(Reuters) - Marathon man Pierre-Hugues Herbert of France delivered another Houdini-like escape to reach his first ATP World Tour final with a 3-6 7-6(5) 6-2 victory over American Steve Johnson at the Winston-Salem Open in North Carolina on Friday.
The French qualifier will meet second-seed Kevin Anderson in the final, after the South African outlasted Tunisian Malek Jaziri 6-4 6-3 in the other semi-final.
Herbert, playing his eighth match in seven days, came from a set down against the 13th-seeded Johnson and shrugged off an early break in the second to win a roller-coaster contest in one hour, 40 minutes.
Herbert, a doubles specialist who is ranked 140th in the singles, broke Johnson’s serve twice in the third set and powered down 19 aces during the match to reach the final.
“I’m taking every day step by step, point by point, and trying not to think,” Herbert, who needed almost two hours to beat Spaniard Pablo Carreno-Busta 4-6 7-6(5) 6-2 in the quarters, told reporters.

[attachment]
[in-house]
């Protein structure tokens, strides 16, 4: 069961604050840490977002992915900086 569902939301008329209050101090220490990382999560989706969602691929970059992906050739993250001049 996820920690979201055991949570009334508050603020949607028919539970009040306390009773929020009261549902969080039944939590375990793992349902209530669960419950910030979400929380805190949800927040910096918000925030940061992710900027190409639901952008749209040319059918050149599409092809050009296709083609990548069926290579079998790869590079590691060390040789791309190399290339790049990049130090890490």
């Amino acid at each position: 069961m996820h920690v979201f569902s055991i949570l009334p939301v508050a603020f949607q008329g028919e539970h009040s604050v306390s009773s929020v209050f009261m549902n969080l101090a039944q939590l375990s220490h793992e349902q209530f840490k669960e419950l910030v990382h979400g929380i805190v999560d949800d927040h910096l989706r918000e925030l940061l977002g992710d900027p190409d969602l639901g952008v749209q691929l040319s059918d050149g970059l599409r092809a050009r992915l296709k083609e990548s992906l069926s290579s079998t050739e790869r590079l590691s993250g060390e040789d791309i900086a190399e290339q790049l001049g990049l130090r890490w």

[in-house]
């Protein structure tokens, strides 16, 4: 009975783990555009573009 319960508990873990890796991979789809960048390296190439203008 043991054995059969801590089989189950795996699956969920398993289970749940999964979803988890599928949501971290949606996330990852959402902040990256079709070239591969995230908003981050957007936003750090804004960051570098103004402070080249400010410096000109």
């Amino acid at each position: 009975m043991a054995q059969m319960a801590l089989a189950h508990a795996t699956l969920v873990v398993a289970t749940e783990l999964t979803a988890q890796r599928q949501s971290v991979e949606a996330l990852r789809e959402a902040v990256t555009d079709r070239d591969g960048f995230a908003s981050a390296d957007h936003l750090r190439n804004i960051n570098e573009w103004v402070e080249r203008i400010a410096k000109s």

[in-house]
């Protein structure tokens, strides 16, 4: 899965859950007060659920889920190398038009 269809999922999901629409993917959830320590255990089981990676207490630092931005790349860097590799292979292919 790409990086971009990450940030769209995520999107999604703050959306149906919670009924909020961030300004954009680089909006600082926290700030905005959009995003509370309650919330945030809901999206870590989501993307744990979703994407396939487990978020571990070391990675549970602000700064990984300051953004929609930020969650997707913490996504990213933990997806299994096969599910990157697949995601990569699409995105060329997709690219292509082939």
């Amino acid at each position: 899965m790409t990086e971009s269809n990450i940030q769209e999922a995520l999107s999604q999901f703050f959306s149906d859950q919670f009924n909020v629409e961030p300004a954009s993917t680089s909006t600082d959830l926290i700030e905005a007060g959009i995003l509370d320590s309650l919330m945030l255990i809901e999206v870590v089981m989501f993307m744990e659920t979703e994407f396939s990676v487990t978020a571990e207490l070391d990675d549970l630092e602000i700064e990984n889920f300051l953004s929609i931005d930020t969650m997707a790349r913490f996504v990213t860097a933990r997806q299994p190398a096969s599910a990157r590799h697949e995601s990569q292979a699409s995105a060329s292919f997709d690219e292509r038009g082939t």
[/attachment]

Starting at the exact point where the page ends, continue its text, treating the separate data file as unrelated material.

“Maybe that’s why I’m capable of being there (in the final). I cannot believe it, really. I’m really tired.”
The 49th-ranked Johnson had benefited from a walkover to reach the last four after Taiwan’s Lu Yen-hsun withdrew from their quarter-final on Thursday because of a back injury.
Herbert, a 24-year-old from Alsace, will be the underdog in the final against Anderson at the Wake Forest Tennis Center on Saturday.
But if Herbert prevails, he would become the first qualifier to win an ATP World Tour title after playing nine matches since Spaniard Roberto Carretero triumphed in Hamburg in 1996.
Herbert is the eighth qualifier to reach an ATP World Tour final this year.
In the nightcap, Anderson almost dropped the first game against Jaziri but recovered from 40-0 down to hold serve and pave the way for a comfortable victory.
“My serve, I feel like it’s my biggest strength,” said Anderson, who has two ATP titles.
“Even on those break points, down love-40, I feel I can navigate my way out of those games.”
Jaziri, ranked 88th in the world, had to work hard to hold serve throughout, though he negotiated his way out of some tight spots against his higher-ranked opponent and was only broken once in each set.
Reporting by Mark Lamport-Stokes in Los Angeles; Editing by John O'Brien